February 14th, 2012

Loopster Live: Southern Backtones “La Vie En Noir” Release Party

It was an unconventional night for an unconventional sound. With each piece of the night seeming out of place, it was no wonder that they all fit together perfectly. The Capitol at St. Germain hosted the event which would launch Southern Backtones‘ latest album, La Vie En Noir to the world. The new “supper and a show” club in downtown seemed like an unlikely venue, but the pairing of single-malt and “Dive Disco Misfits” worked like a charm.

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The night started off with the combined efforts of Johnny Falstaff, John Evans, Emily Bell and Craig Kinsey on stage. The quartet sat shoulder to shoulder as they traded off songs, each picking one from their arsenal before letting the next try to top the effort. If this isn’t a regular event at The Capitol, it needs to be starting tomorrow.  Each of the song writer’s styles play so well off the other. Plus, the four know their way around a comedy pyramid.

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Even though I could have spent the entire night watching the “super group” (or, for lack of a better term, “Houston music’s version of the blue collar comedy tour”), they gave way to the men of the hour and their supporting ladies. Southern Backtones wasted no time in claiming the stage for themselves. You can tell the new album has been itching to get out of them, to be set free, after a four-year interim since their eponymous, third album.

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The music from the fourth album, La Vie En Noir, was first described to me as “the most ‘Southern Backtones’ album yet.” Hank Schyma and crew have embraced what they do best, a flair for the dark and dramatic. It’s an album that’s tailor made for a Quentin Tarantino or Robert Rodriguez flick. Imagine the band walking through vamps in Dusk Till Dawn. It works. Lest we forget, Schyma and friends have an eye for cinema all their own. The process that led to Honky Tonk Blood (which would be screened after the party) obviously bled into the creative juices for the Backtones.

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The supporting cast for the night included Jo Bird of Two Star Symphony and the back-up singers from Elvis Night which included Bambi Flickinger. There were also a couple of surprise guest appearances. And honestly it was as much of a “surprise” to the audience as it was the musicians. At one point Geoffry Muller of Sideshow Tramps and miscellaneous guitar-for-hire wandered too close to the stage and found himself with a guitar being thrust in his face by Hank.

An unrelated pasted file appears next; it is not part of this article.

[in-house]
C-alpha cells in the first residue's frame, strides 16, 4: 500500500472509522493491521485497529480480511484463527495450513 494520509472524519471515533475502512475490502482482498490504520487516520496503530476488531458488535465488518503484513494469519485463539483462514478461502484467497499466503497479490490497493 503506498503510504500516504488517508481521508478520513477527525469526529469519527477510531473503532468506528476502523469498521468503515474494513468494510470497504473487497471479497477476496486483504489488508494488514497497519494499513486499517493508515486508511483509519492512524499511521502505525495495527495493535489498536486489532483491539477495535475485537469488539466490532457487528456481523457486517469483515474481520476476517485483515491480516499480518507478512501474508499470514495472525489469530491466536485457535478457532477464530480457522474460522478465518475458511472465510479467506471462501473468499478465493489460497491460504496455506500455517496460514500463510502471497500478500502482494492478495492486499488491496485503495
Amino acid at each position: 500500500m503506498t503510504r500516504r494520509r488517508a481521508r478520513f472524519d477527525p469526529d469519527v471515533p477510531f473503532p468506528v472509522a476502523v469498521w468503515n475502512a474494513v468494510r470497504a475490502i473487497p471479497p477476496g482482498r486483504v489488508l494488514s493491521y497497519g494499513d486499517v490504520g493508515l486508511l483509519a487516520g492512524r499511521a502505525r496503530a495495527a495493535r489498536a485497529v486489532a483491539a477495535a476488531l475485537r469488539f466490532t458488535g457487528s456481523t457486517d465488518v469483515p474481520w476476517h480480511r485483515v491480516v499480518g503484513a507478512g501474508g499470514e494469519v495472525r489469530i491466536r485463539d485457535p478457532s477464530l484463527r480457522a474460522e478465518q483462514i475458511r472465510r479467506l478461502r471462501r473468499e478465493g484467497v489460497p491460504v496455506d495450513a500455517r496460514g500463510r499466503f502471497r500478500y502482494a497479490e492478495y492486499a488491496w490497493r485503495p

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As Muller ripped out a guitar solo, his bandmate, Craig Kinsey found himself with the microphone in his hand as Schyma relinquished all lead duties.

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Like I said, it was an unconventional night. The party for Southern Backtones wasn’t all about them. They were just happy participants in the grand celebration, shifting the spotlight, urging people to dance between the fine dining tables, stopping the show to try to capture a spanking dolled out by Jo Bird…

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… Even the fact that they shared the night with the one year anniversary screening of Honky Tonk Blood, pointed to the fact that the Backtones wanted the night to be as much about their friends, supporters and collaborators as much as themselves.

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As they finished up their live performance of La Vie En Noir, the Southern Backtones tacked on a unrecorded cover of Elvis’ “Suspicious Minds” to finish off the night. This wasn’t enough for at least one fan who called out, “the band should not stop; the movie should not start” as the equipment started to get packed up.

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As I left into the night, one of the coldest this winter, I was warm. Sure, the three tumblers of Oban probably helped, but there was a satisfaction that I got from being there. As much as these Houston bands, mainstays of the scene, keep their concerts consistently available to the local public, they never get tiresome or boring. Each time I’ve seen the Backtones, I’ve gained a greater appreciation for their music and live show. The new album only reinforces that sentiment. Even though I had just heard the entire collection less than ten minutes before, it was the first thing I threw on my stereo as I headed home.

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— Paul

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